Searching for Missing Heritability: A Closer Look at Methodological Issues

Speaker
Saonli Basu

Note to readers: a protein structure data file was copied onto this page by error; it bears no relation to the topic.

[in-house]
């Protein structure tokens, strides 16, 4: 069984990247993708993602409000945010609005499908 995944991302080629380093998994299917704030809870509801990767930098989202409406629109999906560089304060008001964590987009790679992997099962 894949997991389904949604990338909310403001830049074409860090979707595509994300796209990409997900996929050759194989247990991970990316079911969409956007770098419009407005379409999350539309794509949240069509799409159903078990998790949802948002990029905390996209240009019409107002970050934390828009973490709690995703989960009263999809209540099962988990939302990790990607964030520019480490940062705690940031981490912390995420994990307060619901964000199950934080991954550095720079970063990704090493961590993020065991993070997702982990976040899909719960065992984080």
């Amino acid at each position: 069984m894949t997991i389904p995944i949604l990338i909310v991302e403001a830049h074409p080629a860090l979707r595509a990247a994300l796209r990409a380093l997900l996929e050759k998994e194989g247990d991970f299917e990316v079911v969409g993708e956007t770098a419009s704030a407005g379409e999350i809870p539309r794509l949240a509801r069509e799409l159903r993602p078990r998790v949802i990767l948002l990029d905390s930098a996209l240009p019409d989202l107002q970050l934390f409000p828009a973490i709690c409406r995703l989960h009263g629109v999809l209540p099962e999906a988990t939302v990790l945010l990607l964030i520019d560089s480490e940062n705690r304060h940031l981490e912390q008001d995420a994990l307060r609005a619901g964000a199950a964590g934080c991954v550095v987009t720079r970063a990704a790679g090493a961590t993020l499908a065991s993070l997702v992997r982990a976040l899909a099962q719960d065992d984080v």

Fundamental to the study of the inheritance is the partitioning of the total phenotypic variation into genetic and environmental components. Using twin studies, the phenotypic variance-covariance matrix can be parameterized to include an additive genetic effect, shared and non-shared environmental effects. The ratio of the genetic variance component to the total phenotypic variance is the proportion of genetically controlled variation and is termed as the ‘narrow-sense heritability’. With the advent of large-scale genomic data, the genetic correlation among population-based and classically unrelated individuals can be used to estimate the total variance explained by the genome-wide SNPs (SNP-based heritability). In this talk, we will investigate the potential reasons behind the difference between the narrow-sense heritability and the SNP-based heritability estimates, often termed as the `missing heritability'. Over-estimation or incorrect estimation of heritability in twin studies has been suggested as one potential cause of the missing heritability. We will propose a robust and unified framework for estimating heritability in twin studies using second-order generalized estimating equations (GEE2).  Specifically, we show that two commonly used models for estimating heritability, the normal ACE model (NACE) and Falconer’s method, can both be fit within this unified GEE2 framework, which additionally provides robust standard errors.  Importantly, although the traditional Falconer’s method cannot directly adjust for covariates, the corresponding GEE2 version can incorporate both mean and variance-level covariate effects. Given non-normal data, we show that the GEE2 models attain significantly better coverage of the true heritability compared to the traditional NACE and Falconer’s methods.  Finally, we demonstrate an important scenario where the popular NACE model produces substantially biased estimates of heritability while Falconer’s method remains unbiased.  

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